Blockchain News

First Mover Asia: Solana in the Green After Weekend Deep Freeze

After two weekend protocol problems froze transactions, Solana is up 4%. The Solana Foundation is investigating the crash and will release its findings soon.

Bitcoin remains at $23,475. The largest digital asset gained 1.5% in 24 hours. Ether rose 2.7% to $1,636.


On CoinDesk TV, Fairlead Strategies CEO and managing partner Katie Stockton stated bitcoin is “overbought” and tough to surpass $25,000.


She added the overbought condition suggests resistance remains.

Stockton claims ether resembles bitcoin. Both are top-down markets where macro forces determine price “as opposed to the inherent value of things.”

“Eth looks precisely like bitcoin, the range there as outlined by resistance around $1,670,” she said.BitBull Capital CEO Joe DiPasquale said bitcoin is seeking support during a slight market adjustment.”Bitcoin might reach $25,000 and $30,000. If this is rejected, $20,000 and $18,000 may follow “Emailing CoinDesk, he stated.

On Tuesday and Thursday, the U.S. will report February consumer confidence and jobless claims. On Tuesday and Thursday, the People’s Bank of China will report its balance of trade and inflation.Crypto will be watched closely next week when the world’s two largest economies release significant economic statistics.

The Securities and Exchange Commission’s (SEC) recent decision to force New York-based Paxos to stop issuing its partner Binance’s BUSD stablecoin is the most controversial. Critics properly queried how a token meant not to vary in price can be a security.Fortune reports that the SEC may not have considered securities legislation in that action. Binance automatically exchanged competitor-issued stablecoins into BUSD. That looks like antitrust, not security, to me.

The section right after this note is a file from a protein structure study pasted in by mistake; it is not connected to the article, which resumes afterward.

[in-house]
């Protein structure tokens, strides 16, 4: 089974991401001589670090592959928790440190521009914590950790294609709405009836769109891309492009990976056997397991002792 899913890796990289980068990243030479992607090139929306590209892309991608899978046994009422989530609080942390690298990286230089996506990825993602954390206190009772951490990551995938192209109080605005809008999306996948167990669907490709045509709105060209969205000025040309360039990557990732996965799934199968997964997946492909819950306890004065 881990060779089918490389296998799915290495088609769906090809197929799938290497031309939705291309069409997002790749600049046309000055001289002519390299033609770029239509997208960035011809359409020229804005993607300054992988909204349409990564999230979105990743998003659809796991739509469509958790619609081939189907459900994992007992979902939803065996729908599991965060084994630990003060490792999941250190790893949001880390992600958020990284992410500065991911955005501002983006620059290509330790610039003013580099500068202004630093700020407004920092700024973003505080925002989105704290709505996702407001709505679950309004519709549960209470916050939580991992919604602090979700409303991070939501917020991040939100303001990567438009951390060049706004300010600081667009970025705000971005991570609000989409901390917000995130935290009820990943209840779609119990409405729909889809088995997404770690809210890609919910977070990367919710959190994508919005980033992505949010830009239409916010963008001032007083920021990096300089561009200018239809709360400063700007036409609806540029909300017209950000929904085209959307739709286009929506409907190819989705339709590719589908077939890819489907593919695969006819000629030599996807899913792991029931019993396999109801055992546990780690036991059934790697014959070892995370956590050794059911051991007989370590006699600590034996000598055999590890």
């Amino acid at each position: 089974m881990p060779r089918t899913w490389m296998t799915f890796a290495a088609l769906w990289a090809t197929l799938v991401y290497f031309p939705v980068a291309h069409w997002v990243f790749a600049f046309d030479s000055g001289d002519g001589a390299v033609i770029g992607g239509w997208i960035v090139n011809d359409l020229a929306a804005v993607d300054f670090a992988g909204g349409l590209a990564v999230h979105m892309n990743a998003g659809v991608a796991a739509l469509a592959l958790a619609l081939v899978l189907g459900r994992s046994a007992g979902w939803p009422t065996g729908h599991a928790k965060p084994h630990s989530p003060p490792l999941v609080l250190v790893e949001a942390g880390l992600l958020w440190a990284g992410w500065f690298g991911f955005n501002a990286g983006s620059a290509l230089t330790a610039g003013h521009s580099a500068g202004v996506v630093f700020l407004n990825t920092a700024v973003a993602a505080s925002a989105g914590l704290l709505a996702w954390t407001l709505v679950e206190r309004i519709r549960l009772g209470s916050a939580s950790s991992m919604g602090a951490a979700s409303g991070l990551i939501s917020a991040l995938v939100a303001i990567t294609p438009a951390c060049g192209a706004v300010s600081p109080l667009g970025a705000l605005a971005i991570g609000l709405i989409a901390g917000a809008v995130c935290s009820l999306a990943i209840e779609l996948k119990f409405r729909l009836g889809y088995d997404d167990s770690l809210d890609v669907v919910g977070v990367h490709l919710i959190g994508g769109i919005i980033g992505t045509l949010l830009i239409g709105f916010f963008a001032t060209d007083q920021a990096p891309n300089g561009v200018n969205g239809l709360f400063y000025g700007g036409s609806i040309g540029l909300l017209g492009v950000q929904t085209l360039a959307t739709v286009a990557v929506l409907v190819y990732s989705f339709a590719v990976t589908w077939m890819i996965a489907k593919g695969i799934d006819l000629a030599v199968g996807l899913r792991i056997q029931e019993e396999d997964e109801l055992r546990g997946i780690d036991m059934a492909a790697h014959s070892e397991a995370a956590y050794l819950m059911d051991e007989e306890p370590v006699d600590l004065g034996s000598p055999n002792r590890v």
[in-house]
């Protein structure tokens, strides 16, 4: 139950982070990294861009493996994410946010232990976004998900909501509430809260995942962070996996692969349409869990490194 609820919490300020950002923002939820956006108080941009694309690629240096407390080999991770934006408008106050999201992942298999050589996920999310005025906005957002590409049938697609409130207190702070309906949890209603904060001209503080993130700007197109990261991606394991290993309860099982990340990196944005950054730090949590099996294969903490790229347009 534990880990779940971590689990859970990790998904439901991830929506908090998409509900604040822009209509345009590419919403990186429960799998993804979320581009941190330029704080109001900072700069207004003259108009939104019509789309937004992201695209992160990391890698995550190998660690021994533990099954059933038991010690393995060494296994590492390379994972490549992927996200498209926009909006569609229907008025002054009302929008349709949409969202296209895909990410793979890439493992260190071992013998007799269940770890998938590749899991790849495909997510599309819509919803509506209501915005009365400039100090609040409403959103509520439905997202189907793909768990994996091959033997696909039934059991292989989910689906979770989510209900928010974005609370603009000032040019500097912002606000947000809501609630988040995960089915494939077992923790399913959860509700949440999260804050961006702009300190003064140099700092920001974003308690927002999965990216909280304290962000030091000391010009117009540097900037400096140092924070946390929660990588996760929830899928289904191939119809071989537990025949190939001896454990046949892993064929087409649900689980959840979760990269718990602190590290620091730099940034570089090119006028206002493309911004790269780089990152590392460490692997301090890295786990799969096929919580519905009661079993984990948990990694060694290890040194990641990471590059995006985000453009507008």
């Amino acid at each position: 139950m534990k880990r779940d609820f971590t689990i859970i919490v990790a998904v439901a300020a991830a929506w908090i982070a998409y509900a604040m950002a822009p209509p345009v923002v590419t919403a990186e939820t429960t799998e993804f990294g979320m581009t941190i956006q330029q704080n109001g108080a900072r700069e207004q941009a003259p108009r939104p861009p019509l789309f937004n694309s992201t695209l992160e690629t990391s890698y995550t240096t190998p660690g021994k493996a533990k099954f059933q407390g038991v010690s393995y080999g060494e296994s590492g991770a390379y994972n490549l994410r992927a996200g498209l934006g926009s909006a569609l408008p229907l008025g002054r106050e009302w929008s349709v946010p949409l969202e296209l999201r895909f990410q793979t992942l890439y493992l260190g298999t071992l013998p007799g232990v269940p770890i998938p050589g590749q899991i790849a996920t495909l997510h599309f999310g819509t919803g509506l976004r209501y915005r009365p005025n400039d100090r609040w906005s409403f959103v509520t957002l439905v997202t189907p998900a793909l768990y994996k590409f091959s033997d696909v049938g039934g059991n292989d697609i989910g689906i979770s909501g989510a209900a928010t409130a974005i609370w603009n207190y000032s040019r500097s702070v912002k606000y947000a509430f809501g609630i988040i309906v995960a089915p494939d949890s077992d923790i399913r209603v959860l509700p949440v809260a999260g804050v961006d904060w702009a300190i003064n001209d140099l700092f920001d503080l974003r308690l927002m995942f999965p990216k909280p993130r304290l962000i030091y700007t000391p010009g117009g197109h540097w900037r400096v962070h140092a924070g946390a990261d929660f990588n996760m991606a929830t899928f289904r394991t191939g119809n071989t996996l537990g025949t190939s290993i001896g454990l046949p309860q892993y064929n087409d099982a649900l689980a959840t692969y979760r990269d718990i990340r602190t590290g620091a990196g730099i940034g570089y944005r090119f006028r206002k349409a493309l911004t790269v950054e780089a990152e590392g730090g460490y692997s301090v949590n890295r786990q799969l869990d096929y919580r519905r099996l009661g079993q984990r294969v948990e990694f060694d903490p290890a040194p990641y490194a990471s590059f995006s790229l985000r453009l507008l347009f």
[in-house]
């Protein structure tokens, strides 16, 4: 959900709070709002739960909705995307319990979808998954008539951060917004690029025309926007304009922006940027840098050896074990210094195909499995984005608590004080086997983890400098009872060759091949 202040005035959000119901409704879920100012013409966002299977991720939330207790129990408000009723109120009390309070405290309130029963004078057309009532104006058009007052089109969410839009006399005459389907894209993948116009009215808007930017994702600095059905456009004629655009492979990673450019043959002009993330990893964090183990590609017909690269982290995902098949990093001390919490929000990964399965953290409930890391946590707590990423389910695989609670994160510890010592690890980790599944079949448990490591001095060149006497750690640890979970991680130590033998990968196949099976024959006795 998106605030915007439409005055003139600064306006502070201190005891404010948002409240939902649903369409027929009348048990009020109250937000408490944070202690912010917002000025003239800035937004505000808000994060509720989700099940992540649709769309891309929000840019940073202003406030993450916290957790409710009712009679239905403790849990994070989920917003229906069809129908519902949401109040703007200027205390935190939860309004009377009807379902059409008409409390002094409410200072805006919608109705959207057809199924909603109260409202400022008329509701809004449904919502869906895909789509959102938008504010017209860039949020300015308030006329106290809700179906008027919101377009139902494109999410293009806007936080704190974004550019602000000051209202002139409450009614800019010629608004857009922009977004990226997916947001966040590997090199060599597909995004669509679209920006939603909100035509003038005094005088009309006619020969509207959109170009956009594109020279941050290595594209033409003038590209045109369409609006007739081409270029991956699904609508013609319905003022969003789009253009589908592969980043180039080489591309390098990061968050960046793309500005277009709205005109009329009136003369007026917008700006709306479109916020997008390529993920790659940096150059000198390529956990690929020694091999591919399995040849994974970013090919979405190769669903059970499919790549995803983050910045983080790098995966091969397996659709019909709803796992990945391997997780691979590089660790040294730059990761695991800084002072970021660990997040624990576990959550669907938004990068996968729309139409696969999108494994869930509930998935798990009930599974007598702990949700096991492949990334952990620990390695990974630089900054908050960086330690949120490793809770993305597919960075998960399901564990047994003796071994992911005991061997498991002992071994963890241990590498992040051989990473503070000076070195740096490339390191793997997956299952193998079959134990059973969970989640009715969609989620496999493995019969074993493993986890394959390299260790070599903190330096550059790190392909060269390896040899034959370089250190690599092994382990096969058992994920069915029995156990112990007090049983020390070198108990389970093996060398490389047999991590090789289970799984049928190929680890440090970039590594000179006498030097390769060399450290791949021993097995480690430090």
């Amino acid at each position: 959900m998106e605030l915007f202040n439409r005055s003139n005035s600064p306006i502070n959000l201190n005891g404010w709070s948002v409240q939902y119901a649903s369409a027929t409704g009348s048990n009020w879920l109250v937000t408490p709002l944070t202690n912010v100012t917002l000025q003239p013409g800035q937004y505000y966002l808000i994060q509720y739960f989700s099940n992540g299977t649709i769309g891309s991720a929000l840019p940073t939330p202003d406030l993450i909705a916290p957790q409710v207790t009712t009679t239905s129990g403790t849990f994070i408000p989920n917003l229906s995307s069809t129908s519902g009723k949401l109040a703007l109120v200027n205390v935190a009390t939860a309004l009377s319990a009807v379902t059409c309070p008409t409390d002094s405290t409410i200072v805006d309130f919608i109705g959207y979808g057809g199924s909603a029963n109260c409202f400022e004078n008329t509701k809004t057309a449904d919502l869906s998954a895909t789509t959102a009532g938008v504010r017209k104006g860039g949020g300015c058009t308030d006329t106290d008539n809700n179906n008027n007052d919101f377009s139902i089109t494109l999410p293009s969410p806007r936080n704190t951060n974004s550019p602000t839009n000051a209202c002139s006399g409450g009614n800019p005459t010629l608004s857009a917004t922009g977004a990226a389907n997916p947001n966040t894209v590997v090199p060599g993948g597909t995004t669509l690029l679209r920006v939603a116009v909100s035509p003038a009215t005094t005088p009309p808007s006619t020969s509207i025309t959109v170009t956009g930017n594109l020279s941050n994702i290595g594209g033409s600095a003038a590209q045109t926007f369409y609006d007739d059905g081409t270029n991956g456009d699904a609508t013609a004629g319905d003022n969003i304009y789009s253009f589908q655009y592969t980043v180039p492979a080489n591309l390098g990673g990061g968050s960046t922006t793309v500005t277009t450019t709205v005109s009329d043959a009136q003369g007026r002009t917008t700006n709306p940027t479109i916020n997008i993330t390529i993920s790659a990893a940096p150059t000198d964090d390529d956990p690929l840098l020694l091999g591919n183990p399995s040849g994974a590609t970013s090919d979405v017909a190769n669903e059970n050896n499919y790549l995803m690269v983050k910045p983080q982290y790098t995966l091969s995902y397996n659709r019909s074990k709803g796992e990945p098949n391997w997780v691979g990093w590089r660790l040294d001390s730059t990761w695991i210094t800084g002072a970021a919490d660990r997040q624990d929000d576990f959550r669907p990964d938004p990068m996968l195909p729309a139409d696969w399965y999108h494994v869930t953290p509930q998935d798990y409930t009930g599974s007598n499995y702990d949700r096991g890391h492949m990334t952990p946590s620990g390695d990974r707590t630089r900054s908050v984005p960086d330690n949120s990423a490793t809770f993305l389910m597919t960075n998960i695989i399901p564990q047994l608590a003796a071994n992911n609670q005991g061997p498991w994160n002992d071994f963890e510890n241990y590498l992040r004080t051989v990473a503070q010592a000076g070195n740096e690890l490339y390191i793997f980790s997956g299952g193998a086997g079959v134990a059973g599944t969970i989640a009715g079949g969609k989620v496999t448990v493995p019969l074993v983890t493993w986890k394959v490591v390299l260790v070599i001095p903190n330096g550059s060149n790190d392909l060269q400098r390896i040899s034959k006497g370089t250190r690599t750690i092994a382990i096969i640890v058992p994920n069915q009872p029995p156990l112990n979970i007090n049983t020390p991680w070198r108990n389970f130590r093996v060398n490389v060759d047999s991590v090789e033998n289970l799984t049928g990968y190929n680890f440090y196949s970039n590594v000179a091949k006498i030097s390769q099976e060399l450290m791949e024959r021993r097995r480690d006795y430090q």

The crypto community, with its anti-middleman decentralized attitude, should support monopolistic behavior prosecution. Why is the SEC involved instead of the nation’s trustbuster, the FTC?

Two lessons:Another reminder that the SEC is asserting jurisdiction wherever it can without explicit crypto legislation. It’s turf conflict and political posturing after FTX, when crypto is a suitable whipping boy.

The crypto community has misjudged its U.S. government allies. Advocates should simultaneously work with the FTC to enforce a decentralized market structure for their own industry and with their allies in Congress to prevent the SEC from crimping mass adoption and undermining blockchain-based challenges to monopolies in other industries, such as finance and internet platforms. Instead, the sector blames the SEC, which Chairman Gary Gensler has played well as his agency has taken action against Binance/Paxos, Kraken, Terra-Luna, and now Voyager Digital debtors.


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